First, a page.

The AR Market in 2017, Part 2: Shiny Objects Attract Attention

Previous: Part 1, Connecting the Dots


There’s a great deal of attention being paid to the new, wearable displays for Augmented Reality. Hardware permits us to merge the digital and physical worlds in unprecedented ways. Wearable hardware delivers AR experiences while the user is also able to use one or both hands to perform tasks. The tendency to pay attention to physical objects is not unique to AR industry watchers. It is the result of natural selection: genes that gave early humans the ability to detect and respond quickly to fast moving or bright and unusual objects helped our ancestors survive while others lacking those genes did not.

Although this post focuses on the hardware for Augmented Reality, I don’t recommend focusing exclusively on advancements in AR hardware when planning for success in 2017. The hardware is only valuable when combined with the software, content and services for AR in specific use cases.

Now, considering primarily AR hardware, there are important trends that we can’t ignore. This post only serves to highlight those that, in my opinion, are the most important at an industry-wide level and will noticeably change in 2017.

Chips accelerate changes

Modern Augmented Reality hardware benefits hugely from the continued reduction in size and cost in hardware components for mass market mobile computing platforms. We need to thank all those using smart phones and watches for this trend.

As the semiconductor manufacturers gain experience and hard-code more dedicated vision-related computation into their silicon-based mix, performance of complete AR display devices is improving. Combined with the technology Intel recently acquired from Movidius (which will produce significant improvements in wearable display performance beyond 2017), Intel RealSense is an example of a chip-driven technology to monitor. Other offerings will likely follow from NVIDIA and Apple in 2017.

When available for production, the improvements in semiconductors for wearable AR devices will be measurable in terms of lower latency to recognize a user’s environment or a target object, less frequent loss of tracking, higher stability in the digital content that’s rendered, lower heat and longer battery life. All these are gradual improvements, difficult to quantify but noticeable to AR experts.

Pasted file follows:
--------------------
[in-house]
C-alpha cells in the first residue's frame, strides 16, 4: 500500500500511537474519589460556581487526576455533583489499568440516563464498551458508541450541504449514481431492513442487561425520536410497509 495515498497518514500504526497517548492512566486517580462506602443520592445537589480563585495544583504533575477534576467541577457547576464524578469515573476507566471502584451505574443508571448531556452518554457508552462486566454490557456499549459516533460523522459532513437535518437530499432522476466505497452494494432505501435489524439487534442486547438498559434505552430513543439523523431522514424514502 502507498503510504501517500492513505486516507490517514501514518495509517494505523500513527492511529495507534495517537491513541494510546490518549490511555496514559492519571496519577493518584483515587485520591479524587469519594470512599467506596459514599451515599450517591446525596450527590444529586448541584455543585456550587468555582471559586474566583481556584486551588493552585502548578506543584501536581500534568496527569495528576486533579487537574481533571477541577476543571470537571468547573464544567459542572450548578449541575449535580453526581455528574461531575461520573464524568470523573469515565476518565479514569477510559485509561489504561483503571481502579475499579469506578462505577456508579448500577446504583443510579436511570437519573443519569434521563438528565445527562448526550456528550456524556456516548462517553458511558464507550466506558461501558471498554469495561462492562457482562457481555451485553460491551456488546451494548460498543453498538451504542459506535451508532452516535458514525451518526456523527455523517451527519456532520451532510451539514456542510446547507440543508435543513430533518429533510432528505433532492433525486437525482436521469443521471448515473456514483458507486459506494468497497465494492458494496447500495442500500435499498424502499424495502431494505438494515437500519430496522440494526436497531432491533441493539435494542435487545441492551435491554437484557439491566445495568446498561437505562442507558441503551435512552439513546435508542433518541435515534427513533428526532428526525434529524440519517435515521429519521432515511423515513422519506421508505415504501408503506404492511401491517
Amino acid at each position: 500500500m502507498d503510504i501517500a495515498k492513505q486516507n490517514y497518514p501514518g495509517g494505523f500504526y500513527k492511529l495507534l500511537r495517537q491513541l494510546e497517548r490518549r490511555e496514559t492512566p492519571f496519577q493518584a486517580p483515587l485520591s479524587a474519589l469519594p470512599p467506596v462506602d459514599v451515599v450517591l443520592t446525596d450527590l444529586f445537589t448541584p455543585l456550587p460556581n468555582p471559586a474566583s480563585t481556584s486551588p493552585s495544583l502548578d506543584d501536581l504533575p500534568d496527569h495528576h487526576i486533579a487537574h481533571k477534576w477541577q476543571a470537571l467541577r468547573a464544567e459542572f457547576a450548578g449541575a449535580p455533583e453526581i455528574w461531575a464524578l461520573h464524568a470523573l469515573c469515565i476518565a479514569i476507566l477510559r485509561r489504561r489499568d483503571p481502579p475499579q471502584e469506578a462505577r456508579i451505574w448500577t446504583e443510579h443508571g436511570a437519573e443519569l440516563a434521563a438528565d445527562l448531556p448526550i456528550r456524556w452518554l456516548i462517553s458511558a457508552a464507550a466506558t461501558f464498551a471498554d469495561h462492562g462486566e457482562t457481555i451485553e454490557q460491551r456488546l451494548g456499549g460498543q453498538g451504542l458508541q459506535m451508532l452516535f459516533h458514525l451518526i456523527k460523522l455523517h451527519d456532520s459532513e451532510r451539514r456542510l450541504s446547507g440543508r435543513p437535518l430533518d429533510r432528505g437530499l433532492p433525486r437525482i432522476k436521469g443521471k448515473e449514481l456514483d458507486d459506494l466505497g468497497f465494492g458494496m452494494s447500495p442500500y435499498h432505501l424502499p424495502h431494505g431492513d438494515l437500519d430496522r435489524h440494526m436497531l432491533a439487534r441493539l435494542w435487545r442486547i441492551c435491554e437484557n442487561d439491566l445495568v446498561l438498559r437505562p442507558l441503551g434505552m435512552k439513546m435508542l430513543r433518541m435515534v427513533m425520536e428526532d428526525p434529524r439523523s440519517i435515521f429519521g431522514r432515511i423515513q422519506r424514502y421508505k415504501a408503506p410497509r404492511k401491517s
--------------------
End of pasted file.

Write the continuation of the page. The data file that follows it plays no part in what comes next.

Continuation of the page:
As a result of optimization of key computationally-intensive tasks (e.g., 3D capture, feature extraction, graphics rendering) in lower cost hardware, the next 12 to 18 months will bring new models of AR display devices. Not just a few models or many models in small batches.

These next-generation wearable display models with dedicated silicon will deliver at least a basic level of AR experience (delivery of text and simple recognition) for an entire work shift. Customers will begin to place orders for dozens and even, in a few cases, hundreds of units.

Optics become sharper

In addition to semiconductors, other components will be changing rapidly within the integrated wearable AR display. The next most important developments will be in the display optics. Signs of this key trend were already evident in 2016 – for example, when Epson announced the OLED optics designed for the Moverio BT-300.

It’s no secret that over the next few years, optics will shrink in size, drop in weight and demand less power. In 2017, the size and weight of fully functional systems based on improved optics for AR will decline. Expect smart glasses to weigh less than 80gms. Shrinking the optics will make longer, continuous and comfortable use more likely.

Developers raised issues about color quality and fidelity when testing devices introduced in 2015 and 2016. Color distortion (such as an oil spill rainbow effect) varies depending on the type of optics and the real world at which the user’s looking (the oil spill pattern is particularly noticeable on large white surfaces). The 2017 models will offer “true” black and higher fidelity colors in a wider range of settings. Again, the experts will feel these improvements first and “translate” them to their customers.

Another key area of improvement will be the Field of View. Some manufacturers will announce optics with 50° diagonal (a few might even reach 80° diagonal) in 2017. When combined with advanced software and content, these changes in optics will be particularly important for making AR experiences appear more realistic.